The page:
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Electronics Project and Design, Issue #001 -- finally out!
March 28, 2005
29th March 2005
Welcome to the inaugural issue of Electronics Project and Design. I know this newsletter is long overdue and I would like to thank you for being so patient. All this while, I have been busy updating the website with new projects and information. If you have not visited the site for quite a while, do pay a visit now and check out the new projects recently uploaded.
In this issue :
For this issue, we will look into creating a door monitoring device to monitor the presence of people or moving objects.
This project uses an infrared beam to monitor door & passageways or any other area. When the beam is broken a relay is tripped which can be used to sound a bell or alarm. This device is suitable for detecting customers entering a shop, cars coming up a driveway, etc. The IR beam is very strong and can monitor distances over 25 feet.
You can get the detail schematic and parts list of the project from the link below.
Here I would like to cover the fundamentals of soldering components onto the printed circuit board.
The following soldering tips will prove useful for any project that requires soldering.
1. The selection of the soldering iron is important. Irons of the 15W to 30W range are good for most electronics/printed circuit board work. Higher wattage than this might damage either the component or the board. It is best to select an iron specifically intended for electronics. Use also the correct tip size.
2. All parts (including the iron tip itself) must be clean and free from dirt and grease. Dirt is the enemy of a good quality soldered joint.
3. A good mechanical connection is necessary before you solder. Make sure the parts are not able to move in relation to each other.
1. When using your soldering iron for the first time, you need to "tin" the tip. This is also true after you replace the tip. Just heat up the iron and apply a thin coat of solder to the tip. This helps to achieve good heat transfer to the item you are soldering.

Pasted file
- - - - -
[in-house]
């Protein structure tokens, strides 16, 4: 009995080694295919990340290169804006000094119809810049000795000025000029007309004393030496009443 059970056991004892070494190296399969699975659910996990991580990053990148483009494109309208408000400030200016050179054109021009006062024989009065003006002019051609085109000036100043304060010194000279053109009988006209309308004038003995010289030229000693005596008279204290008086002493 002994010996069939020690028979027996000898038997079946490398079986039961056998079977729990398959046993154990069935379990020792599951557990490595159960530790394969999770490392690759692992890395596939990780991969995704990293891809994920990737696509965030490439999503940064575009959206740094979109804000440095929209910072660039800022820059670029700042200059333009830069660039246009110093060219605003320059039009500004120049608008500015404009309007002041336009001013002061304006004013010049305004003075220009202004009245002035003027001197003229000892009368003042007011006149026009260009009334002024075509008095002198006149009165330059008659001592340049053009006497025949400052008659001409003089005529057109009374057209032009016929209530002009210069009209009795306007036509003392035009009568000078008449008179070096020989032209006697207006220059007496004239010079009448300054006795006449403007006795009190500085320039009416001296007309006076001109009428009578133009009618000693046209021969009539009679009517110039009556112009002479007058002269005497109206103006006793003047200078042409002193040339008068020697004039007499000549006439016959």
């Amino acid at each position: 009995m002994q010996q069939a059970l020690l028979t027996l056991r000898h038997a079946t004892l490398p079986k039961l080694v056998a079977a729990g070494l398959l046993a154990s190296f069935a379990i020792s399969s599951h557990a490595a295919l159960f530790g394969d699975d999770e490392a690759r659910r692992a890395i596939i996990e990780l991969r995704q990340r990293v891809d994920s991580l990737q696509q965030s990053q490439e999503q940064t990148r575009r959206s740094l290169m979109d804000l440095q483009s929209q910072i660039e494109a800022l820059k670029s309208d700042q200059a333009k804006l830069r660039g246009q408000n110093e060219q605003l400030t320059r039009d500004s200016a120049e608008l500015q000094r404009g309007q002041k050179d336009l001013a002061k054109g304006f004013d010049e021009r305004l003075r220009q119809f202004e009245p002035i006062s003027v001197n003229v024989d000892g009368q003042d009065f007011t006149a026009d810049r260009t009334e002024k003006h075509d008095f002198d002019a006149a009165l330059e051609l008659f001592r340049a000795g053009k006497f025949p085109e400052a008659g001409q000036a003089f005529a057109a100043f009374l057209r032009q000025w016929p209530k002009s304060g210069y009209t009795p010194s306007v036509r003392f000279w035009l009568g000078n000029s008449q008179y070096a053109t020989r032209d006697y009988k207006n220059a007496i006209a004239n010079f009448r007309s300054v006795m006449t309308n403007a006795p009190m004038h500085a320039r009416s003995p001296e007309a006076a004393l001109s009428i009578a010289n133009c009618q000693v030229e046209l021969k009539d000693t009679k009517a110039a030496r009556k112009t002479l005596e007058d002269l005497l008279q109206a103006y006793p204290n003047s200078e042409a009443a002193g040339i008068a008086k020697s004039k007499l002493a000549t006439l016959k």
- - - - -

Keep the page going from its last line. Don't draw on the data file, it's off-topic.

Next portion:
2. Avoid scratching and scraping the tip. You need to keep the tip clean always. When soldering, keep a wet sponge beside you and use it to clean the tip periodically while soldering. When you have finished soldering, put a blob of solder on the tip as it cools, this seals it, helping to prevent oxidation.
3. Both parts of the joint to be made must be at the same temperature before applying solder. The solder will flow evenly and make a good electrical and mechanical joint only if both parts of the joint are at an equal high temperature.
4. Apply an appropriate amount of solder. Too much solder is an unnecessary waste and may cause short circuits with adjacent joints. If it is too little, it may not support the component properly, or may not fully form a working joint. You will know how much to apply through practice.
5. Should you need to redo a solder joint, always start from scratch. Remove the solder you just put on, and clean the surface before you start the process again.
6. If you need to clean solder off a circuit board, use a solder wick. Place the wick on the joint or track you want to clean up, and apply your soldering iron on top. The solder will melt and gets drawn into the wick. If there is a lot of solder the wick will fill up, so gently pull the wick through the joint and your iron, and the solder will flow into it as it passes.
7. Don't move the joints until the solder has cooled.
1. You should always work in a well ventilated area as the fumes from the soldering could be harmful to your eyes and lungs.
2. Always wear eye protection to protect you from possible solder splashes as well as the solder fumes.
3. Solder on a fire resistant surface.
4. Never leave your iron plugged in and unattended.
5. Never set your hot iron down on anything other than an iron stand. This is to prevent it from burning things in your work area.
6. Replace the cord of your iron if it becomes worn or gets burnt.
7. To prevent burning your fingers, use needle nose pliers or heat resistant gloves to hold small pieces.
1. Most beginners tend to use too much solder and heat the joint for too long.
2. The parts being soldered is dirty or greasy, as such the solder won't take (or 'stick') to it.
3. The joints were not mechanically secured and moved during soldering.
Remember to check back often for more updates on
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See you in the next issue. :-)
All the best,
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